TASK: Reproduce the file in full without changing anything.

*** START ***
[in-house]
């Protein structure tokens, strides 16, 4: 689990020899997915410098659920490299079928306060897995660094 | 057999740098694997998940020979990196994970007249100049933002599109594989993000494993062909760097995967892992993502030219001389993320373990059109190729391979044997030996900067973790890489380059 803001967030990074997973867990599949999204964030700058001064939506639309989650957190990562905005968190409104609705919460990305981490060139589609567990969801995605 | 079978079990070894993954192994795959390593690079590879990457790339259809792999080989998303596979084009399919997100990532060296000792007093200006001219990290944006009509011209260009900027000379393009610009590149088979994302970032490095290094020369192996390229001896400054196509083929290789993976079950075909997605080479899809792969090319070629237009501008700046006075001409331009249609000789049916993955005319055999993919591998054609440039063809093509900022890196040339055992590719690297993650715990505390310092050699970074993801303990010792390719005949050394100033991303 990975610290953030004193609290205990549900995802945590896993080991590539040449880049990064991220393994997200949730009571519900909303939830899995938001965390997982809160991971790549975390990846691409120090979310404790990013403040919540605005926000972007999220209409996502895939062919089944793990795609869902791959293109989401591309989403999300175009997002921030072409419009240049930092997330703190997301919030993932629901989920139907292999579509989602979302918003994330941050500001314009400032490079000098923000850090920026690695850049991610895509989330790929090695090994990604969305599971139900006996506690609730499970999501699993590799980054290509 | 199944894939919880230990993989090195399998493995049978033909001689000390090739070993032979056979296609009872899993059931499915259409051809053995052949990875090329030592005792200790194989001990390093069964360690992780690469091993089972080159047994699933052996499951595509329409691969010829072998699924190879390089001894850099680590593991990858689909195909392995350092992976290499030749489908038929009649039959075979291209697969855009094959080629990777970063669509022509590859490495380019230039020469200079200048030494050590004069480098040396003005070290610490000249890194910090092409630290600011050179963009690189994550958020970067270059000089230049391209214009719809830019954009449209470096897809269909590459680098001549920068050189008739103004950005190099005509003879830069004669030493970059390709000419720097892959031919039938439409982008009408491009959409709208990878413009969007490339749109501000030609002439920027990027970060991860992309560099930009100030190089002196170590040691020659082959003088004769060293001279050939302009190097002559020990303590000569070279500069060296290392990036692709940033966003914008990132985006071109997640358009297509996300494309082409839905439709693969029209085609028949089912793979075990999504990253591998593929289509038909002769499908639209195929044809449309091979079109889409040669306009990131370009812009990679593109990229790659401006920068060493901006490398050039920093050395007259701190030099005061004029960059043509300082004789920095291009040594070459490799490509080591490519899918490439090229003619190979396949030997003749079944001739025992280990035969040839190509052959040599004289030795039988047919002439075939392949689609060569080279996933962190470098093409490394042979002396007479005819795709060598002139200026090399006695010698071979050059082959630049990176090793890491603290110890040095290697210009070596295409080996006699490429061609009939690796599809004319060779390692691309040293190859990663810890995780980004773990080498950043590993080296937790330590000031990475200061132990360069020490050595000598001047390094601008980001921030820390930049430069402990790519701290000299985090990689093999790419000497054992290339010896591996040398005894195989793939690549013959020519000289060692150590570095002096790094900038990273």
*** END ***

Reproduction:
[in-house]
């Protein structure tokens, strides 16, 4: 689990020899997915410098659920490299079928306060897995660094 | 057999740098694997998940020979990196994970007249100049933002599109594989993000494993062909760097995967892992993502030219001389993320373990059109190729391979044997030996900067973790890489380059 803001967030990074997973867990599949999204964030700058001064939506639309989650957190990562905005968190409104609705919460990305981490060139589609567990969801995605 | 079978079990070894993954192994795959390593690079590879990457790339259809792999080989998303596979084009399919997100990532060296000792007093200006001219990290944006009509011209260009900027000379393009610009590149088979994302970032490095290094020369192996390229001896400054196509083929290789993976079950075909997605080479899809792969090319070629237009501008700046006075001409331009249609000789049916993955005319055999993919591998054609440039063809093509900022890196040339055992590719690297993650715990505390310092050699970074993801303990010792390719005949050394100033991303 990975610290953030004193609290205990549900995802945590896993080991590539040449880049990064991220393994997200949730009571519900909303939830899995938001965390997982809160991971790549975390990846691409120090979310404790990013403040919540605005926000972007999220209409996502895939062919089944793990795609869902791959293109989401591309989403999300175009997002921030072409419009240049930092997330703190997301919030993932629901989920139907292999579509989602979302918003994330941050500001314009400032490079000098923000850090920026690695850049991610895509989330790929090695090994990604969305599971139900006996506690609730499970999501699993590799980054290509 | 199944894939919880230990993989090195399998493995049978033909001689000390090739070993032979056979296609009872899993059931499915259409051809053995052949990875090329030592005792200790194989001990390093069964360690992780690469091993089972080159047994699933052996499951595509329409691969010829072998699924190879390089001894850099680590593991990858689909195909392995350092992976290499030749489908038929009649039959075979291209697969855009094959080629990777970063669509022509590859490495380019230039020469200079200048030494050590004069480098040396003005070290610490000249890194910090092409630290600011050179963009690189994550958020970067270059000089230049391209214009719809830019954009449209470096897809269909590459680098001549920068050189008739103004950005190099005509003879830069004669030493970059390709000419720097892959031919039938439409982008009408491009959409709208990878413009969007490339749109501000030609002439920027990027970060991860992309560099930009100030190089002196170590040691020659082959003088004769060293001279050939302009190097002559020990303590000569070279500069060296290392990036692709940033966003914008990132985006071109997640358009297509996300494309082409839905439709693969029209085609028949089912793979075990999504990253591998593929289509038909002769499908639209195929044809449309091979079109889409040669306009990131370009812009990679593109990229790659401006920068060493901006490398050039920093050395007259701190030099005061004029960059043509300082004789920095291009040594070459490799490509080591490519899918490439090229003619190979396949030997003749079944001739025992280990035969040839190509052959040599004289030795039988047919002439075939392949689609060569080279996933962190470098093409490394042979002396007479005819795709060598002139200026090399006695010698071979050059082959630049990176090793890491603290110890040095290697210009070596295409080996006699490429061609009939690796599809004319060779390692691309040293190859990663810890995780980004773990080498950043590993080296937790330590000031990475200061132990360069020490050595000598001047390094601008980001921030820390930049430069402990790519701290000299985090990689093999790419000497054992290339010896591996040398005894195989793939690549013959020519000289060692150590570095002096790094900038990273």